“Who the f*ck are Arctic Monkeys?!” a clearly inebriated dude yelled from behind me each time the band paused between songs. For any other band, that question might be an insult. But for the British rock band, it’s not. It’s actually a callback to their debut 2006 EP that introduced them with the appropriately titled 5-track project Who The F*ck Are Arctic Monkeys? Obnoxiousness aside, that dude’s shouts were indicative of the crowd that showed up to see Arctic Monkeys perform on night two of their three-night sold-out tour stop at the Kia Forum in Los Angeles. Many people there were day-one fans.
When you’re a band that has been releasing music as long as Arctic Monkeys have — 18 years to be exact — you’re sure to have cultivated a committed fan base. And when you’re a band with seven era-defining albums to your discography, going to a live concert is a stroll down band merch memory lane. The line to get in was packed with fans repping their favorite Arctic Monkeys era like a badge of honor. Though the majority were from 2013’s AM cycle and featured that recognizable oscilloscope logo, I clocked band tees from nearly every album. I myself was rocking one I picked up at their Suck It And See support tour in 2011 (is this where I out myself as someone who had more than one Arctic Monkeys poster plastered on my childhood bedroom walls?). No matter which era we showed up supporting, there was one thing we all had in common: Everyone wore black.
Despite their recently released album The Car, which follows the loungy feel of the band’s more conceptual Tranquility Base Hotel & Casino, there was a consensus among the crowd, or at least in the women’s bathroom line, that people were most excited to hear Arctic Monkeys play their earlier hits. But when it comes to a band like Arctic Monkeys, what exactly can be considered their “earlier hits?” Is it strictly music from their pre-2010s albums, 2006’s debut Whatever People Say I Am, That’s What I’m Not, 2007’s follow-up Favourite Worst Nightmare, and 2009’s Humbug? Does the band’s behemoth 2013 album AM — the record that catapulted the band into international fame and gave them their first Billboard Hot 100 entry — now fall into that category? After all, it has now been 10 years since that album was released (can you believe it?). Semantics aside, while each era of Arctic Monekys was represented in their setlist, the band did deliver on the hope that they’d play their earlier hits.
For most bands releasing an album, tours are typically meant to be a way to promote their most recent LP. But Arctic Monkeys took a different approach. Instead, Arctic Monkey’s North American tour is about fan service, it celebrates their die-hard day-one listeners, as well as those who discovered them through their AM radio hits. Rather than playing mostly songs from The Car, Arctic Monkeys opted to only deliver three songs, two of which were singles — “There’d Better Be A Mirrorball” (which there was, of course), and “Body Paint” — after opening with the languid number “Sculptures Of Anything Goes.” Singer Alex Turner fully committed to his role, leaving behind his once signature leather jacket in favor of dressing like if your favorite uncle happened to be a well-dressed rock star: a fitted suit over a pin-striped shirt buttoned almost scandalously low accented by a gold chain, sepia-toned sunglasses, and hair floppy enough that brushing his hands through it elicited deafening screams from the crowd.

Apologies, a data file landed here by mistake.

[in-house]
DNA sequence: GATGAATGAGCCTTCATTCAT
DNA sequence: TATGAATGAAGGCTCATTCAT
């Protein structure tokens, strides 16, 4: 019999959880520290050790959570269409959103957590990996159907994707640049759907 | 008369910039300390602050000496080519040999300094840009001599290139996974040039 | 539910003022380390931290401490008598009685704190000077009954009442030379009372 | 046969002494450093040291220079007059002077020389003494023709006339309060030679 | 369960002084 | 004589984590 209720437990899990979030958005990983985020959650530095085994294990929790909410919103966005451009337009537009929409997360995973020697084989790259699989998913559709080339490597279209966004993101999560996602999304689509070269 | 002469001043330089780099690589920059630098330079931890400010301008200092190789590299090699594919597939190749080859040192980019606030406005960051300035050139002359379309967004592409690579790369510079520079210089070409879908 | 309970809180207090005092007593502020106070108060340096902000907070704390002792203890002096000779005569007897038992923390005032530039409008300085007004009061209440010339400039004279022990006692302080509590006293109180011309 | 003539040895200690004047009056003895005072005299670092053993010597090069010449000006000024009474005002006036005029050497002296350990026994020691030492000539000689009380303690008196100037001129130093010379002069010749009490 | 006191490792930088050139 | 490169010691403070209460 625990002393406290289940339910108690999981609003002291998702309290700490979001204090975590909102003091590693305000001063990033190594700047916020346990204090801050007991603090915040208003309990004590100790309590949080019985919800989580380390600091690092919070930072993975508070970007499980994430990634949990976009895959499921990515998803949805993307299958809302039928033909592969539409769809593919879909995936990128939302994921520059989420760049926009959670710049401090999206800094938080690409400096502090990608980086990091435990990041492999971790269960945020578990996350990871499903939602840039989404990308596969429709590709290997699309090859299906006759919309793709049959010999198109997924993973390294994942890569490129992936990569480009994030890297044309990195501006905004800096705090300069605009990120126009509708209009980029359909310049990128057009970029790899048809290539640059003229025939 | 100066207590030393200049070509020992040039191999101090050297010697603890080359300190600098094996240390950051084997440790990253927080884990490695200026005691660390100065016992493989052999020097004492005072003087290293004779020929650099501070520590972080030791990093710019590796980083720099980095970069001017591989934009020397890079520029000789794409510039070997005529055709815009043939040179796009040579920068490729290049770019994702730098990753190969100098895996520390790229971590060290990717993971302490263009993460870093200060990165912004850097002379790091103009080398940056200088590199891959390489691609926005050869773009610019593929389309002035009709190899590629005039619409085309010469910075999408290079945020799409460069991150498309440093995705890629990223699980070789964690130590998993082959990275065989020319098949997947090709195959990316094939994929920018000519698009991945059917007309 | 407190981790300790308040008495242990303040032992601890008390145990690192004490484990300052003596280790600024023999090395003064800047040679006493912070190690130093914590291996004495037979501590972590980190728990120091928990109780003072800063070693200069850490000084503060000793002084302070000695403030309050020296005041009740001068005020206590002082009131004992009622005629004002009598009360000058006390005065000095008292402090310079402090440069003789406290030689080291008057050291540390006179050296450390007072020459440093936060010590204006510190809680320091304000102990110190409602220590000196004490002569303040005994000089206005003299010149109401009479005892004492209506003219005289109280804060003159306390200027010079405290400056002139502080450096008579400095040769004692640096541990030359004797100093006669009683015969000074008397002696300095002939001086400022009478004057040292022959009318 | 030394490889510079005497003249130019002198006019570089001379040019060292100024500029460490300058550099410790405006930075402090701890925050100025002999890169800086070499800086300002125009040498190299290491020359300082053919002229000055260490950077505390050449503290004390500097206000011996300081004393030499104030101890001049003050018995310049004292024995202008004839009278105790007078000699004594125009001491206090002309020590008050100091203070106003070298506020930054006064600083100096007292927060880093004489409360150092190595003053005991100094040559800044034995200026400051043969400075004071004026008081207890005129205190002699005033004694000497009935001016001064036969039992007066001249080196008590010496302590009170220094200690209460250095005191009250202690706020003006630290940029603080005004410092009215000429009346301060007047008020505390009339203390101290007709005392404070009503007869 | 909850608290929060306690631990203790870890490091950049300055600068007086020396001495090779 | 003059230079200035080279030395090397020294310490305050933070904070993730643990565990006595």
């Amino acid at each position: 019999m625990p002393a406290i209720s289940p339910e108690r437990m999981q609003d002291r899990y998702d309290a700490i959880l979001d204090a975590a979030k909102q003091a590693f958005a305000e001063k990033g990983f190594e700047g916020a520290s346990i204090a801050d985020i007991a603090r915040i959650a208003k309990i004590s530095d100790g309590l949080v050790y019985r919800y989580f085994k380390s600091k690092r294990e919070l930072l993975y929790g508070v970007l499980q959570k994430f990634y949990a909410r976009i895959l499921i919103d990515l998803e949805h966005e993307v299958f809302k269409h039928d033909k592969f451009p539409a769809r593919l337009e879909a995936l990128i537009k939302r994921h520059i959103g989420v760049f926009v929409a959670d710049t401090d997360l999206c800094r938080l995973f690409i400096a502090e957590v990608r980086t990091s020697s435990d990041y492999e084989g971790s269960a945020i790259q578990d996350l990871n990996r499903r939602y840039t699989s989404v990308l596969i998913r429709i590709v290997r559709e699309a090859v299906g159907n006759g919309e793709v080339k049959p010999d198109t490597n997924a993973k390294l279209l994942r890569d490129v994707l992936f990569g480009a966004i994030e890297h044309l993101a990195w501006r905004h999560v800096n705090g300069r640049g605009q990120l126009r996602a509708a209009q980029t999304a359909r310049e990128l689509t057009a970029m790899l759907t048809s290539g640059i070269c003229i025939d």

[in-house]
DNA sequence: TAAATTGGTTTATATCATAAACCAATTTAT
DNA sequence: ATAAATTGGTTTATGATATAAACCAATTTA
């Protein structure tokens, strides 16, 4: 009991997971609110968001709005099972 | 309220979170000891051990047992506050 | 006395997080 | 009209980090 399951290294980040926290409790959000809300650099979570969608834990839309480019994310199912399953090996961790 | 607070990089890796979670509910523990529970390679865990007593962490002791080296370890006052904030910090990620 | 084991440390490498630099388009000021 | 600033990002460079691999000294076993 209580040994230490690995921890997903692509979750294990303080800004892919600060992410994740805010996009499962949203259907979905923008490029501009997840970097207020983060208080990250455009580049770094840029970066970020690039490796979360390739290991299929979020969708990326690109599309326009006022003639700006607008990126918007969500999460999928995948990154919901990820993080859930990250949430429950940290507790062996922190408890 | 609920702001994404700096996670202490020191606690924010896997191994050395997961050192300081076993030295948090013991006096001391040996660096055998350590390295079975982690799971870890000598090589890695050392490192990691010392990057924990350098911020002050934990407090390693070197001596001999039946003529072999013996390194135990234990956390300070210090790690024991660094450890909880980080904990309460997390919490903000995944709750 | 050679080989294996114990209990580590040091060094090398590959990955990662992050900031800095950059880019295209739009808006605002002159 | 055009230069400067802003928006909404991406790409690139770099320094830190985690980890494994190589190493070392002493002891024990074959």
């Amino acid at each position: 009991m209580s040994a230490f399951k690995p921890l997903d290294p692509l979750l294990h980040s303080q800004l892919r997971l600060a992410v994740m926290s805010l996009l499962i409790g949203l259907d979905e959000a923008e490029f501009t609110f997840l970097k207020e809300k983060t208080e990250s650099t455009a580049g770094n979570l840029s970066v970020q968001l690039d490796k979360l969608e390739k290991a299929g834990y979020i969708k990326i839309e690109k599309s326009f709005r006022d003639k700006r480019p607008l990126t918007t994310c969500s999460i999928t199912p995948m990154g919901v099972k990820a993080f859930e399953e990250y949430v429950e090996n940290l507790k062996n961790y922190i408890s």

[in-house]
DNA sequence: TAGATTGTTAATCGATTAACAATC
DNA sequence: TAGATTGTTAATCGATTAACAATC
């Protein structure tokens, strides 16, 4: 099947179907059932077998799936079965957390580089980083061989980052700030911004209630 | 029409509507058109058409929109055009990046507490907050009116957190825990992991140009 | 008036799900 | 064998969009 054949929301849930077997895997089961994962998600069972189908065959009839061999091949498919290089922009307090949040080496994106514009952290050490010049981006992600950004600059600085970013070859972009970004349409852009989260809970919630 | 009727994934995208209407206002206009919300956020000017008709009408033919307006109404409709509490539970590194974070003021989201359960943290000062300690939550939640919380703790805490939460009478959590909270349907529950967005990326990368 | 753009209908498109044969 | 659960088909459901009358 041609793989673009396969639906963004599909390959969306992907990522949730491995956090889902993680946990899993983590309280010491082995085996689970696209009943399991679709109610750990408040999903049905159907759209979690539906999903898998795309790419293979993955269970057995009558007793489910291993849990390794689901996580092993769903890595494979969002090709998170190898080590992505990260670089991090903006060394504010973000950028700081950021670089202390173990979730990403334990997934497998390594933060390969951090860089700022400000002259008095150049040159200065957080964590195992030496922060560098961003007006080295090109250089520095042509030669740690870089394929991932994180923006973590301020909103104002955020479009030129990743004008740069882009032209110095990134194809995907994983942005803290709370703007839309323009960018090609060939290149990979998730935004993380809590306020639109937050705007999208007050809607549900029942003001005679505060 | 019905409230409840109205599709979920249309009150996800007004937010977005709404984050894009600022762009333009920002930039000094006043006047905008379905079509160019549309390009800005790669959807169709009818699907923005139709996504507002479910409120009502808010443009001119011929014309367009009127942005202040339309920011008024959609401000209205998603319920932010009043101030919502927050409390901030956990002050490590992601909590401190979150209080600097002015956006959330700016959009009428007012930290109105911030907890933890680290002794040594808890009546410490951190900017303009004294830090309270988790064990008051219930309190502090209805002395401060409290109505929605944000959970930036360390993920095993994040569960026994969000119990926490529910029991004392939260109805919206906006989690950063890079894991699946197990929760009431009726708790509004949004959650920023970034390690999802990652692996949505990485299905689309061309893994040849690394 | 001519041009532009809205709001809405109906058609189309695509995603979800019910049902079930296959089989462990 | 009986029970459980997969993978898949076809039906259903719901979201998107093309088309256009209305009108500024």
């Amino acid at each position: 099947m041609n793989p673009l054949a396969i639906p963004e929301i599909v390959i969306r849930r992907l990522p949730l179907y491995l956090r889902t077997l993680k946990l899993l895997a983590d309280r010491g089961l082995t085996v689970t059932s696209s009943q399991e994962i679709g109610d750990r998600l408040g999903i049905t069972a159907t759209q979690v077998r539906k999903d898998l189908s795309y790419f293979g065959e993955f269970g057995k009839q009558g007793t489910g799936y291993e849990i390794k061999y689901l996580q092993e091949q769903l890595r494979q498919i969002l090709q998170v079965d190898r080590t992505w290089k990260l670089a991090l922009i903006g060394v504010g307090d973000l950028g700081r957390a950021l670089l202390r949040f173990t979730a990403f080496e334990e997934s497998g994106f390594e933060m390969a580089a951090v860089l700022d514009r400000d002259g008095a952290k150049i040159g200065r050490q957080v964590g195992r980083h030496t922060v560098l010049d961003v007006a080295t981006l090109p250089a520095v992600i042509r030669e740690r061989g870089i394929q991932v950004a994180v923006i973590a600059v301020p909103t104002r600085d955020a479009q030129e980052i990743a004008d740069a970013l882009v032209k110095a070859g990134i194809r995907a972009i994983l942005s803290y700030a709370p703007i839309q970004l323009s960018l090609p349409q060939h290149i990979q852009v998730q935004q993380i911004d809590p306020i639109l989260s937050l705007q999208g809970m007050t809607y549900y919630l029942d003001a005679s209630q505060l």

Though much of the setlist has remained the same throughout their North American tour, each night they swap out one or two songs from the bill. As such, there were some slight changes during night two at the Forum. They traded in “From The Ritz To Rubble” for “View From The Afternoon,” two songs that appeared on their debut LP. Instead of performing “Teddy Picker,” like they had the night before, the band launched into a rendition of “Cornerstone,” a song that has grown to become one of my personal favorites from their discography. Since it’s one of their more ballad-like tracks, the crowd put up their cell phone lights to transform the Forum into a twinkling starry sky. Of course, Arctic Monkeys appeased the AM crowd by playing several songs off the album. They shredded through the three biggest hits, “Why’d You Only Call Me When You’re High?” and “Do I Wanna Know?” before closing out the night with “R U Mine?” They also performed “Arabella,” which Turner sweetly dedicated to drummer Matt Helders’ daughter.
Though the crowd was filled with people who knew most of the words to their songs, it was likely many concertgoers’ first time seeing the band perform since it has now been five years since they crossed the pond to tour. Those who have seen a stadium concert before may have been expecting a big lights show, a special guest performance, or perhaps even some sort of exciting choreography. Arctic Monkeys’ concert had none of that. Save for a glowing circular screen putting Turner’s knowing charm on full display and a massive disco ball that dropped for one single song, the concert didn’t have much in terms of theatrics. Turner hardly even addressed the crowd. Instead, Arctic Monkeys leaned into doing what they do best; they donned suave suits, fired up the crowd with raucous hits, and let their music speak for themselves.
The Car is out now via Domino. Find more information here.